So I head back, nothing looks familiar this direction either. I get back to the station no problem. Thank god for a mild sense of direction!! Cavassing and field managing was good for something!

OK, back at the station (12:45). I can find my way from here…. But nothing looks familiar anymore. Every street looks wrong. I’m trying not to panic. So, I come to a brilliant plan. I’ll take a cab home. Sure, they’re expensive but I’d give my first born child to be home and collapsed in my bed. OK. OK. I can do this. I need to remember some Japanese for this…. but OK. So I take out my papers with my address written on it and ask the cab driver if he knows where it is.

He says he can’t help me.

OK. OK. OK. OK. It’s OK. It’s 1AM but I can do this. I’m a fucking rockstar, right? So, I start wandering around again, looking for a familiar sight… I can’t find one. I consider calling Marco but he lives somewhere probably far away; doesn’t know where I live; can’t get to me; is probably drunk. I have to figure this out….by myself.

So I decide to ask another cab driver, maybe the next one will be smarter. On the way to the line of waiting cabs, I see a map. a map!! I can read maps… sorta. So, I’m standing staring at the map. I’m scowling and trying to calm myself down so that I can think straight. I keep looking down at my written address and back at the map. WTF!!! I see a 38 on my paper and a 38 on the map… could be the same. I’m trying to memorize the map enough that I can start trekking out again. Dear god my feet hurt, but I have to keep moving.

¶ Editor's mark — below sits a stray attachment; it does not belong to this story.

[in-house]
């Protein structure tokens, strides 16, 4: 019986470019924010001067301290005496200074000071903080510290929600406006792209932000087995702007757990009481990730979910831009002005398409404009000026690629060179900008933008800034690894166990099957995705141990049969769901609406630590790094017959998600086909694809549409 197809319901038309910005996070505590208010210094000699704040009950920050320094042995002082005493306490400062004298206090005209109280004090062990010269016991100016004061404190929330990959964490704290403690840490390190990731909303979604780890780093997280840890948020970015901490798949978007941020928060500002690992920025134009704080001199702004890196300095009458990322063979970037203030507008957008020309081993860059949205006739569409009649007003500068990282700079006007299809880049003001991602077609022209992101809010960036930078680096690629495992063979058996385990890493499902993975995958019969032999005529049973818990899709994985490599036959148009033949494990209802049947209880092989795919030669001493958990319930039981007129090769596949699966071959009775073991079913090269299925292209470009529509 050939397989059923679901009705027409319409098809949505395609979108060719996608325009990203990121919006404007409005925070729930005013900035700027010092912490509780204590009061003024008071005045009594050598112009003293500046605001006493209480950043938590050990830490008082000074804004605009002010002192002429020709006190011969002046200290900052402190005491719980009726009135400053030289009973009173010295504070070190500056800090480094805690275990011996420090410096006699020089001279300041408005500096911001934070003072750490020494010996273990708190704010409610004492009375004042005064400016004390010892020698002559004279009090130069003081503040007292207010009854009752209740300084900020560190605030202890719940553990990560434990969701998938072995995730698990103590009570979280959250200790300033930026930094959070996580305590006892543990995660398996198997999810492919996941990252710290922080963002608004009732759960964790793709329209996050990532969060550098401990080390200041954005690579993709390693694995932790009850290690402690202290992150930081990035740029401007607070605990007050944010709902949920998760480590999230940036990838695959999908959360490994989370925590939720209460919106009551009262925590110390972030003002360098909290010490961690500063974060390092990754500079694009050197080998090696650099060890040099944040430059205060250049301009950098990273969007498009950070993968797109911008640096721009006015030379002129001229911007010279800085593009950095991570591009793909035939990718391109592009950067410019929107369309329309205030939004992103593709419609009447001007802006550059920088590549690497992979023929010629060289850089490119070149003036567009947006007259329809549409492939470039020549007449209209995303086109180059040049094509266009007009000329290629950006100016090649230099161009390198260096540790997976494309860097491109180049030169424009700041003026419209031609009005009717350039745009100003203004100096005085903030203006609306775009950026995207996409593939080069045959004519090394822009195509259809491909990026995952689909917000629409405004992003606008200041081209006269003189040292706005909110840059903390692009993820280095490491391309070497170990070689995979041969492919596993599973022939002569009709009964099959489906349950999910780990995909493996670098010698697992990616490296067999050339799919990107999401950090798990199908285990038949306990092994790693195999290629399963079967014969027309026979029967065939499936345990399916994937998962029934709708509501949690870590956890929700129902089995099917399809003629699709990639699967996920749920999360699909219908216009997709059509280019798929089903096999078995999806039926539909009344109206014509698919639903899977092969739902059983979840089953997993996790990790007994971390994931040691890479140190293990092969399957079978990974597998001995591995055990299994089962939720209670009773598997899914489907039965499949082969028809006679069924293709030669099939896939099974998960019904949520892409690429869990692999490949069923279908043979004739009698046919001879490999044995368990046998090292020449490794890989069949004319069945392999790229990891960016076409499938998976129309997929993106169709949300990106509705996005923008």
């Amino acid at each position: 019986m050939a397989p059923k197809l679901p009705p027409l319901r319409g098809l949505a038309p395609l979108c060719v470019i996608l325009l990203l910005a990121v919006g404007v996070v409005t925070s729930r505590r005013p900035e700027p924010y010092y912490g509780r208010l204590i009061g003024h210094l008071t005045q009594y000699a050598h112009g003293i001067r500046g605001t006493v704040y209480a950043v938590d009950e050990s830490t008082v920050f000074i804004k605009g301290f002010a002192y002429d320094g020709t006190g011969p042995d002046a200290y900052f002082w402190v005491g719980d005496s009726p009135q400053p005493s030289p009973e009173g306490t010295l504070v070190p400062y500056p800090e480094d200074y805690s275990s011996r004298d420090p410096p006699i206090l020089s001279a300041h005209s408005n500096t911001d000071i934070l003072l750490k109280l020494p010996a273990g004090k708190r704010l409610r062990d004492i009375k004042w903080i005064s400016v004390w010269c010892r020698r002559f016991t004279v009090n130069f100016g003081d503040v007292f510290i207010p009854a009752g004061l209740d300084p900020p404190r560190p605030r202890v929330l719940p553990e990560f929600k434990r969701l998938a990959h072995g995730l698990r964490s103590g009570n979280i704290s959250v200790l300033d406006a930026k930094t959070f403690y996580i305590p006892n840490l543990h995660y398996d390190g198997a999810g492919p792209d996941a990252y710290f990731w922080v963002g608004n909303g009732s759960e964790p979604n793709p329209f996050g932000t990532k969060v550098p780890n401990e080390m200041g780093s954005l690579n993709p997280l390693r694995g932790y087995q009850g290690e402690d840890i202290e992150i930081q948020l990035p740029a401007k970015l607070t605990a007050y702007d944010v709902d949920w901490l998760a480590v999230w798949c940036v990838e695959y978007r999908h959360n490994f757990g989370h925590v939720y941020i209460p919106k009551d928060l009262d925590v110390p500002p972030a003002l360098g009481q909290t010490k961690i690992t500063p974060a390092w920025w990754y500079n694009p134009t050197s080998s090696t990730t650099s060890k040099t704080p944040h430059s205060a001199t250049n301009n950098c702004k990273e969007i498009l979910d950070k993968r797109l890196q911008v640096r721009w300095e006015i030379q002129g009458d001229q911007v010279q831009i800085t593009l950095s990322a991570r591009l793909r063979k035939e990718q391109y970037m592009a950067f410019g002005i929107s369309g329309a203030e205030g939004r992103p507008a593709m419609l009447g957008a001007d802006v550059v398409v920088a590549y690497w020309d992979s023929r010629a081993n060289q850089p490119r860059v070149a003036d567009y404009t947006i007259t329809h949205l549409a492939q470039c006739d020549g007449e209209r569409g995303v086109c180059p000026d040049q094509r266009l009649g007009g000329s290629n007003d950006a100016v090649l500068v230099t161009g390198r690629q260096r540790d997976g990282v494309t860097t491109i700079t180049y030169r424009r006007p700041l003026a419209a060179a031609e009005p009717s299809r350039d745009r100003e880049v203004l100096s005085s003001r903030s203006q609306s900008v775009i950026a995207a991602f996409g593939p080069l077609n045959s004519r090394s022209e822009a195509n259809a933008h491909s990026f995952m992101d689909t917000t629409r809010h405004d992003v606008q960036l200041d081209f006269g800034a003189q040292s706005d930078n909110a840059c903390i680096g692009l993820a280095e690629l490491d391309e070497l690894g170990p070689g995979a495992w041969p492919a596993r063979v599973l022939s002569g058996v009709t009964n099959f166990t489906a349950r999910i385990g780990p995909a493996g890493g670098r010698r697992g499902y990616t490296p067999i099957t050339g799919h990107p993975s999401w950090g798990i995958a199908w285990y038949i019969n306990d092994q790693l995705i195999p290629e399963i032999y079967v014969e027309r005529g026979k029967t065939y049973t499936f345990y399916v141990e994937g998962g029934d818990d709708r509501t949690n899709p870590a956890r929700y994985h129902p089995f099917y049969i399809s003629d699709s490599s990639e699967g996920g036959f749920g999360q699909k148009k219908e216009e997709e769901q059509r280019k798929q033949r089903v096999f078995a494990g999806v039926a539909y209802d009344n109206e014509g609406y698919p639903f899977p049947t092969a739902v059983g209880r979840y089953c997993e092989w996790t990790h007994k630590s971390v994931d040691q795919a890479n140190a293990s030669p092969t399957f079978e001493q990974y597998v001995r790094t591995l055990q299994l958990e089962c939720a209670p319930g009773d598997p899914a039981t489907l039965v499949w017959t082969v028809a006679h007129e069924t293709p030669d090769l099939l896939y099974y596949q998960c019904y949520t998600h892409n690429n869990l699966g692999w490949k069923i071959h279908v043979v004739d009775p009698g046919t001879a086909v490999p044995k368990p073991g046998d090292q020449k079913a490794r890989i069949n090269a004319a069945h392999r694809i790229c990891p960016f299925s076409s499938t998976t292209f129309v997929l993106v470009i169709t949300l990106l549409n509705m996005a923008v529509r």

And then, a strange Japanese man walks up and asks if I need help—in English.

I consider: No (he could be an ax murder, right?) Yes (the desperate truth).
I smile real purdy and say ‘yes.”

He looks at my address and then the map and back and forth a few times. He suggests that we ask the police men, as they have a box right across the street. He asks the police men and they bring out books of maps to explain how to get there. After much discussion (of which I maybe followed 15%), he says he knows how to get there and we start walking.

Before long things look familiar, I think…. we make small talk. he studied in America once ect ect. He says people were very nice to him in America, but I can’t think of anyone so nice as to go 15 minutes (30 round trip) out of their way for a stanger after 1AM on a Saturday night. I owe some serious Karma.

Sure enough I see my apartment building! I thank this stranger profusely and disappear upstairs. Within 10 minutes I’m fast asleep, nasty shoes discarded by my locked door.


Katie said...

Step one: buy comfortable shoes
Step two: buy a MAP, silly!!

So glad you got home alright, and that Japan is a remarkably crime-free country with nice men in it.

Thank you for sharing your adventures here. Dave and I are both watching! :)

Love you.

Anonymous said...

hey rock star. i love this blogging. what a night adventure. i would have heaved over and cried...and then continue cuz there ain't anything else to do. what a nice nice man to guide you home. the kindness of strangers. the kindess of strangers,
love you. mum
no more horse meat

Anonymous said...

Kori, omygod, that was the epitome of the first night being a stanger in a strange land! I feel your pain, new shoes and all. You proved yourself to be a Rockstar above Rockstars... YOU DID IT!! Your story gives us perseverence when we are lost in our English speaking world and in broad daylight.... as I am wont to be. Carry on my love, Kiki